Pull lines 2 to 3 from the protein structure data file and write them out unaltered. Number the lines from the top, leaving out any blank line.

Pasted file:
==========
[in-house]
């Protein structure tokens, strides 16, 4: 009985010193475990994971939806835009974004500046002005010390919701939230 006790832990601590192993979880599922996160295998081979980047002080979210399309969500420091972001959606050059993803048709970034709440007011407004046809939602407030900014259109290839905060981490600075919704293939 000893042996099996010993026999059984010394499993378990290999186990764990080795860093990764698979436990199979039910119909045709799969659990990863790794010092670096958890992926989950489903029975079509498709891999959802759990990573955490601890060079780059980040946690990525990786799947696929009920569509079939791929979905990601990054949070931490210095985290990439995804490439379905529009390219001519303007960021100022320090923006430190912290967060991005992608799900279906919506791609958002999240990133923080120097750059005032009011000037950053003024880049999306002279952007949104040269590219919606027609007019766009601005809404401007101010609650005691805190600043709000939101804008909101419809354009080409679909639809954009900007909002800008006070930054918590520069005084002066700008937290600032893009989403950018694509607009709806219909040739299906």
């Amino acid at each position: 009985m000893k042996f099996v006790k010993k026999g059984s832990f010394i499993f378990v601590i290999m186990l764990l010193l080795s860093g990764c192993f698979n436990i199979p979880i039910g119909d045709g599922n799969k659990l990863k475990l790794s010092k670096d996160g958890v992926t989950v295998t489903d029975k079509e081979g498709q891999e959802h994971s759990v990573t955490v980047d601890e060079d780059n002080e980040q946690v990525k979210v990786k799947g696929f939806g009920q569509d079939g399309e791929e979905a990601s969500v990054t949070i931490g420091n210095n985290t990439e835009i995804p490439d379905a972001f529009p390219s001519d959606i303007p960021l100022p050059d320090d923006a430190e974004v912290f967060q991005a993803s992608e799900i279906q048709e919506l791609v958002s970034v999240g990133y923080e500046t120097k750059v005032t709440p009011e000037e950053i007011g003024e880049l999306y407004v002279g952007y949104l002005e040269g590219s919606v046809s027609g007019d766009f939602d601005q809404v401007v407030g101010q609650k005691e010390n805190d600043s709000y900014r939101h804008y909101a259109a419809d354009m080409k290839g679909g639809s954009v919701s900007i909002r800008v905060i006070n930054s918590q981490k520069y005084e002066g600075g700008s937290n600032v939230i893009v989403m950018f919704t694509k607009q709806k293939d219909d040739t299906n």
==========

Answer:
């Protein structure tokens, strides 16, 4: 009985010193475990994971939806835009974004500046002005010390919701939230 006790832990601590192993979880599922996160295998081979980047002080979210399309969500420091972001959606050059993803048709970034709440007011407004046809939602407030900014259109290839905060981490600075919704293939 000893042996099996010993026999059984010394499993378990290999186990764990080795860093990764698979436990199979039910119909045709799969659990990863790794010092670096958890992926989950489903029975079509498709891999959802759990990573955490601890060079780059980040946690990525990786799947696929009920569509079939791929979905990601990054949070931490210095985290990439995804490439379905529009390219001519303007960021100022320090923006430190912290967060991005992608799900279906919506791609958002999240990133923080120097750059005032009011000037950053003024880049999306002279952007949104040269590219919606027609007019766009601005809404401007101010609650005691805190600043709000939101804008909101419809354009080409679909639809954009900007909002800008006070930054918590520069005084002066700008937290600032893009989403950018694509607009709806219909040739299906």
């Amino acid at each position: 009985m000893k042996f099996v006790k010993k026999g059984s832990f010394i499993f378990v601590i290999m186990l764990l010193l080795s860093g990764c192993f698979n436990i199979p979880i039910g119909d045709g599922n799969k659990l990863k475990l790794s010092k670096d996160g958890v992926t989950v295998t489903d029975k079509e081979g498709q891999e959802h994971s759990v990573t955490v980047d601890e060079d780059n002080e980040q946690v990525k979210v990786k799947g696929f939806g009920q569509d079939g399309e791929e979905a990601s969500v990054t949070i931490g420091n210095n985290t990439e835009i995804p490439d379905a972001f529009p390219s001519d959606i303007p960021l100022p050059d320090d923006a430190e974004v912290f967060q991005a993803s992608e799900i279906q048709e919506l791609v958002s970034v999240g990133y923080e500046t120097k750059v005032t709440p009011e000037e950053i007011g003024e880049l999306y407004v002279g952007y949104l002005e040269g590219s919606v046809s027609g007019d766009f939602d601005q809404v401007v407030g101010q609650k005691e010390n805190d600043s709000y900014r939101h804008y909101a259109a419809d354009m080409k290839g679909g639809s954009v919701s900007i909002r800008v905060i006070n930054s918590q981490k520069y005084e002066g600075g700008s937290n600032v939230i893009v989403m950018f919704t694509k607009q709806k293939d219909d040739t299906n």